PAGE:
7D Media 2022
Fathoming his red nightmares, Argentinian six-stringer steps forward to refine an endless dream.
“He plays my guitar parts better than I do”: this Robert Fripp remark may seem to flatten Alex Anthony Faide’s creative curve and cast it towards a cover version cachet, yet imitation is the sincerest form of flattery for lesser artists than the Buenos Aires-born player whose solo debut doesn’t find a place for mediocrity. Reframing his influential friend’s frequently frivolous fierceness and refracting half-familiar riffs to flood their fury with fresh flavors, Faide unfolds a tuneful tapestry – a triptych of triplets, summed up by the fractal-like image of Robert Fludd’s “Primordial Fires” on the record’s sleeve – trying out fascinating performance techniques across different patterns and motifs.
As a result, the figures that at first feel almost like free fall fade into fiery filigree and flaunt their folksy fragrance of “Pt. III” as if to defy the frenetic forays into futuristic fever and faux symphonic flight that will follow. Fractured fixtures are featured here from the off to the finale, forming a frayed, feral fantasy which Faide’s four-string rumble keeps alternately afloat and aflutter, but forever fastened to the groove courtesy of Matt Chamberlain and Pat Mastelotto – the former flaying the skins on “Pt. IV” and the latter facilitating the subaquatic swirl and uplift of “Pt. II” – as well as Alessandro Inolti, laying down the mental metal on “Pt. V” and further on. The frantic delights roll on until the end – through the triumphant “Pt. VIII” where the music’s very fiber is shaken and stirred, except for “Pt VI” where crystalline diaphaneity is mesmeric, and peak on the album’s fabulous farewell.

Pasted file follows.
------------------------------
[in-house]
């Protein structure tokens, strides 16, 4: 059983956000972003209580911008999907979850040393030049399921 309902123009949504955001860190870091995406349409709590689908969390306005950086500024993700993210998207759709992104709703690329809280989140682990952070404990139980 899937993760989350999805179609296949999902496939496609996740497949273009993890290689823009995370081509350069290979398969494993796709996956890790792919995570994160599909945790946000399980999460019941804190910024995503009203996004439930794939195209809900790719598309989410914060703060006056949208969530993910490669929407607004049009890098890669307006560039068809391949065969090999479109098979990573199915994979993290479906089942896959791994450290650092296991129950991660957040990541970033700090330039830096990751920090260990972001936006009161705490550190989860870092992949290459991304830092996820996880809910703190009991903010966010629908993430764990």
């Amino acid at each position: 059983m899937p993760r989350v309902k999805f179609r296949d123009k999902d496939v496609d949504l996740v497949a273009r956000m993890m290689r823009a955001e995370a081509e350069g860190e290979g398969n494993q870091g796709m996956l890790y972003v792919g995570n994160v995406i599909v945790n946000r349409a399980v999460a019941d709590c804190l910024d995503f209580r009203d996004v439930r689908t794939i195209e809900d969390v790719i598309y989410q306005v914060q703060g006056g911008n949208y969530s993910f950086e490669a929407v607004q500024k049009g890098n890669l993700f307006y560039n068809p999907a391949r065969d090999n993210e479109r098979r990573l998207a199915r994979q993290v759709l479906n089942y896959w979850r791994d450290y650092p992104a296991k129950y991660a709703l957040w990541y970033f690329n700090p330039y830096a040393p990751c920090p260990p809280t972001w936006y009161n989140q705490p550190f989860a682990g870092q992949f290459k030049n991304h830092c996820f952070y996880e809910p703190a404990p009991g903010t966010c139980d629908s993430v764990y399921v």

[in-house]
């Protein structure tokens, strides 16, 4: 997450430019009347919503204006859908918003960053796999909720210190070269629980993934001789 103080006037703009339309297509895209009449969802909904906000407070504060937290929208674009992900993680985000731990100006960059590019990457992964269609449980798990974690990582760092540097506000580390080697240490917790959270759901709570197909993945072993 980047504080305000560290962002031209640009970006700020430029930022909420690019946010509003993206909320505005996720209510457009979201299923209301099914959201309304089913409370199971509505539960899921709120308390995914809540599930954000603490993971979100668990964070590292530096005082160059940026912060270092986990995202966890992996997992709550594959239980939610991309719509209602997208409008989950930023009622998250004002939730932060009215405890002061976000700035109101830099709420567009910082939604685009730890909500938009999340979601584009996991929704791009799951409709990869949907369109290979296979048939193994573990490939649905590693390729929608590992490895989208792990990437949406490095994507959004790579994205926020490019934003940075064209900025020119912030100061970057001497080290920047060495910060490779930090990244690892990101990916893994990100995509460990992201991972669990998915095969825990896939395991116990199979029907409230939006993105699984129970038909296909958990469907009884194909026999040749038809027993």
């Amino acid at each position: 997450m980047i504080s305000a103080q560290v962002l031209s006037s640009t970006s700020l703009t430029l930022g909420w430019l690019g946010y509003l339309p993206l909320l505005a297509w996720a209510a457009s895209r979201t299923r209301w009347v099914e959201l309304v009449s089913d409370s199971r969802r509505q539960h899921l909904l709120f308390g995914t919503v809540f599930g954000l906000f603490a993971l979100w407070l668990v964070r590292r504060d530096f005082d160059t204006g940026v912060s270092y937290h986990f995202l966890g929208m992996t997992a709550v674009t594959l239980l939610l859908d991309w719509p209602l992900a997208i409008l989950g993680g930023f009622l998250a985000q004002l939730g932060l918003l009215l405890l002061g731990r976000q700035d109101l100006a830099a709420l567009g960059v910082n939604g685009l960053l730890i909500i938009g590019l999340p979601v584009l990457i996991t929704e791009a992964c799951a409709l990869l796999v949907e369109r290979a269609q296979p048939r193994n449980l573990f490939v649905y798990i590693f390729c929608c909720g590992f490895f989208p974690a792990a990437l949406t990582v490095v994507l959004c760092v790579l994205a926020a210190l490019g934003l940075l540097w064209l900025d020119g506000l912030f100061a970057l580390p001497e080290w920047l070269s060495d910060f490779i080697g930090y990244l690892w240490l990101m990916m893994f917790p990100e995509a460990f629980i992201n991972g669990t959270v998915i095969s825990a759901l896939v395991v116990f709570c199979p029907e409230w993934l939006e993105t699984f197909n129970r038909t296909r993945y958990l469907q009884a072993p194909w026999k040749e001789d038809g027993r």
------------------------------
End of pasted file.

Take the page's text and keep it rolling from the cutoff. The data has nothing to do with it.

As far as debut albums go, this attempt to measure the infinity should be considered a success.